Bulldogs’ spectacular season a team effort

Published 10:08 pm Tuesday, March 17, 2009

Through King’s Fork’s three state basketball tournament victories, there was one memorable moment after another, and I was just sitting down on the baseline watching.

For any championship team, there are great plays, just speaking about the athletic ability and talent, which are memorable highlights.

More lasting, though, are not brief bursts of dunks and three-point shots but the ways the Bulldogs found to advance from game to game. Hopefully, the fans, and reporters, who followed King’s Fork through most or parts of this season will also remember the unique lessons sports can capture in ways vivid enough and simple enough for us to grasp.

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Any student, parent, teacher, coach or fan of King’s Fork knows the history of the school and the boys basketball program, so for the sake of the length of this column I’ll try to stick just to the journey of the last few weeks.

First, a championship-level performance isn’t always pretty. Although, as was obvious by the actions and words from coach Joshua Worrell and his players late Friday night after the Bulldogs had come back from 19 points down early in the second half for a 49-47 win, that it wasn’t a pretty win made it more of a crowning achievement.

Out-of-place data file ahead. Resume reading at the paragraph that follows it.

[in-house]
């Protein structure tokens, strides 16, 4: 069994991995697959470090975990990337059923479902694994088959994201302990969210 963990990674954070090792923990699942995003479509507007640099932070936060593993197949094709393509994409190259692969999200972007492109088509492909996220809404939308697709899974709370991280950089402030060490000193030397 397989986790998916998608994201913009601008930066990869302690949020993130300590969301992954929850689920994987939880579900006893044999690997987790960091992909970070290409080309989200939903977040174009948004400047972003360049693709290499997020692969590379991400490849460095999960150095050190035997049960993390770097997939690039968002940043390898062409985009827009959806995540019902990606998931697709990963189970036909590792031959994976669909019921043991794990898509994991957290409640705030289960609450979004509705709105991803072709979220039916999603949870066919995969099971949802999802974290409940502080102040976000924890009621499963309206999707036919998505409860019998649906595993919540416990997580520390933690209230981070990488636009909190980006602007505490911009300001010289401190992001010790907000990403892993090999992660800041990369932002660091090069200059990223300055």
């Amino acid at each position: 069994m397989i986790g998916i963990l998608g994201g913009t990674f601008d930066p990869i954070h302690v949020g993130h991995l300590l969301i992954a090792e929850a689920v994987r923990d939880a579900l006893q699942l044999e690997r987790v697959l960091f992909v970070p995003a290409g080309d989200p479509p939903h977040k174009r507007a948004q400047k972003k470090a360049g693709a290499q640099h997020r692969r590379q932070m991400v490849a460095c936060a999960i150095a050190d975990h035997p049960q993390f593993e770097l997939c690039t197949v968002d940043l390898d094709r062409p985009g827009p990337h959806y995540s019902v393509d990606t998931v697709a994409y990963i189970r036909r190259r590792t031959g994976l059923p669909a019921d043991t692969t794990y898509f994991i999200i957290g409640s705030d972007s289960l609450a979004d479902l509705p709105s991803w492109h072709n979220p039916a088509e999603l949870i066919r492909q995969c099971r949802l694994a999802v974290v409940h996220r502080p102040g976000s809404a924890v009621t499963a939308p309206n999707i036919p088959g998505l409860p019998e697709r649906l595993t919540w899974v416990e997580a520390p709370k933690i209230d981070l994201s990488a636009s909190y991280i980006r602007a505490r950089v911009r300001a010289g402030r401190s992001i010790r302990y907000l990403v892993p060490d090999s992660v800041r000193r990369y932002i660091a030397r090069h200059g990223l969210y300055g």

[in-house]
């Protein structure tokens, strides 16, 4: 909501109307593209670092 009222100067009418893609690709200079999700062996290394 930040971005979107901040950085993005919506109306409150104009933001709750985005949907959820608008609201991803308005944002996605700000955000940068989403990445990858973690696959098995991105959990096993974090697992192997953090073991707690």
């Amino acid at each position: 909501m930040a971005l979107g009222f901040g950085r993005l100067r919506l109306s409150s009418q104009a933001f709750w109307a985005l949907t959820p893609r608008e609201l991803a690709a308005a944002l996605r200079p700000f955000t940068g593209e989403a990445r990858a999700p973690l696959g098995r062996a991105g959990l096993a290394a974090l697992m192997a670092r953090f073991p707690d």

Going back to the semifinals of the Eastern Region Tournament, when a loss would’ve meant the end of King’s Fork’s season, Hampton forced the Bulldogs into a game every bit as ugly as the first 18 minutes of Friday’s title game.

Both teams shot less than 30 percent from the field. King’s Fork won 39-36 in a game with more fouls and far more turnovers than there were field goals.

Going back into January, city rival Lakeland pushed the Bulldogs into double overtime in a tremendously hard-fought game. Even with eight extra minutes, with a stalling gameplan by the Cavaliers, who usually played this season going 100 miles per hour, the Bulldogs did enough for a 57-52 win.

In none of those three games did KF’s four star players, Jaquon Parker, Jamar Wertz, Jay Copeland and Davante Gardner score their usual averages. For players with well-deserved college-level aspirations, sometimes stats and how a game looks can become too important. Is the team winning or my 25 points more important?

Still, against Lakeland, Hampton, GW-Danville and William Fleming, and in other games too, but these four were the most obvious, the Bulldogs were willing to do what needed to be done.

The other lesson, specifically from the two games in Richmond, is the stuff of so many corny sports movies.

A.J. Daughtrey sparked the Bulldogs in the second half with defense, quickness and hustle.

“At the end of the game, I said to A.J., ‘Thank you for trusting me,’” said Worrell.

“In the last four games, I’d played him maybe 30 seconds.”

Derek Wright’s three-point shots in the second half got the Bulldogs up off the mat, then Wright made the shot which Bulldog fans will remember as the game-winning shot.

Stephen Riddick saved the Bulldogs in the semifinal win over previously-No. 1 Petersburg. Six-foot-1 Dominique Patterson was needed as a sub in the post for long stretches of the Petersburg game because of foul trouble for Gardner and Copeland.

Chris Hearn scored six points in the second half of the final. Normally, six points in a basketball game isn’t a big deal, but six points after your team has nine in the first half are giant.

The contributions these “role players” made weren’t corny in the least because the Bulldogs desperately needed every one.